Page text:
Doing the book became an adventure, with some 3 A.M. wakeup calls for red-eye discount flights to go interview various men and women litigating against the ban. I indulged in the fantasy of a major publisher, book tours, maybe a chance to get Miramax boycotted again.
Now, most people look at writing and authorship as a "profession" (akin to journalism) that you "qualify" for. You write for hire. You publish small things or little books about things you don't necessarily consider so personally important (perhaps you even do this with formula genre fiction), to prove you can sell in volume and make money for publishers.
In fact, with non-fiction, it is almost unheard of for someone to come up with an "opinion" best seller without becoming a public figure by doing something else easily recognized first. You get elected to public office and then write a book on how to win local elections, or you run a successful restaurant in rural Texas and come up with an unusual cookbook. Perhaps you make a killing in real estate or the volatile stock market, and then become known as an authority in financial planning. Commercially successful non-fiction tends to stick to a particular, somewhat narrow controversial subject. This is becoming even truer as the super stores put pressure on large publishers to move books quickly, and as tax laws actually penalize publishers for retaining large unsold inventories. The public has always believed that "publication" assumes high volume, commercial success, and reaching large numbers of people with a predigested, popular message. In fact, publication really means making new material available to anyone who will pay the fair market price to read it ¾ a process which confers upon the author all the legal ownership and publicity rights, and legal exposures. Ideas can spread from the grassroots by word of mouth with geometric progression, particularly now when Java computer-programming has made the World Wide Web practically a unified network-style database of most self-published information.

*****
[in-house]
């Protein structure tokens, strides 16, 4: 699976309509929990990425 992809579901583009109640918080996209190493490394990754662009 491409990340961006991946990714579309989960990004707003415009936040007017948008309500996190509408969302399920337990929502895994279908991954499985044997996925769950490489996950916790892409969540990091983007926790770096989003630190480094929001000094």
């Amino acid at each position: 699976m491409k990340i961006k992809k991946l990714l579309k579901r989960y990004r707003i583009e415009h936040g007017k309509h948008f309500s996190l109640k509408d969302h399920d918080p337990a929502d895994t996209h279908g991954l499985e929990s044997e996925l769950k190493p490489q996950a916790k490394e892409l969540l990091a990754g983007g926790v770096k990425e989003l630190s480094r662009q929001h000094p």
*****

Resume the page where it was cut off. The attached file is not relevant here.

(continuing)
Trade periodicals on the writing business advise that the general public is little interested in any previously anonymous person's opinions or life story. So how impudent of me! Here I am. I've never even run for public office, or sacrificially helped another candidate get votes; I've never been wounded in combat or actually gotten discharged from the military for homosexuality myself; I haven't gotten AIDS (and become a "professional PWA"); I haven't even raised a family! Some people will say to me, "please go away, you have nothing in common with me, you're just not real." To them, I'm just whining because love life is tougher for me than a lot of other people, and covering up my discontent with intellectual constructions. But I do have a provocative story, a subtle one. It tracks closely to what has happened to our culture over the last forty years.
The military fulcrum would generate my argument that it's time to revisit our Bill of Rights, and maybe to rewrite this national document entirely. I would use inductive reasoning. The personal story would be enriched by carefully footnoted research on many other people's stories, particularly with respect to the military ban. I enjoyed that period where I felt I had written down - scribed - the truth, before I had to deal with the possible consequences of "publishing" it. The effect would be a book which, when read carefully and patiently, imparts the effect of watching an epic, perhaps black-and-white, motion picture ¾ my own narrative irreversibly frames the stories of many other characters ¾ all the public figures and gay military heroes you read about in the papers and watch on CNN. A final celebration on the Mall of a new Bill of Rights becomes dramatically inevitable. I needed to both bare my own soul with personal experiences and then add the stories of others to build a compelling book. A literary agent advised me, "Don't leave yourself out of it."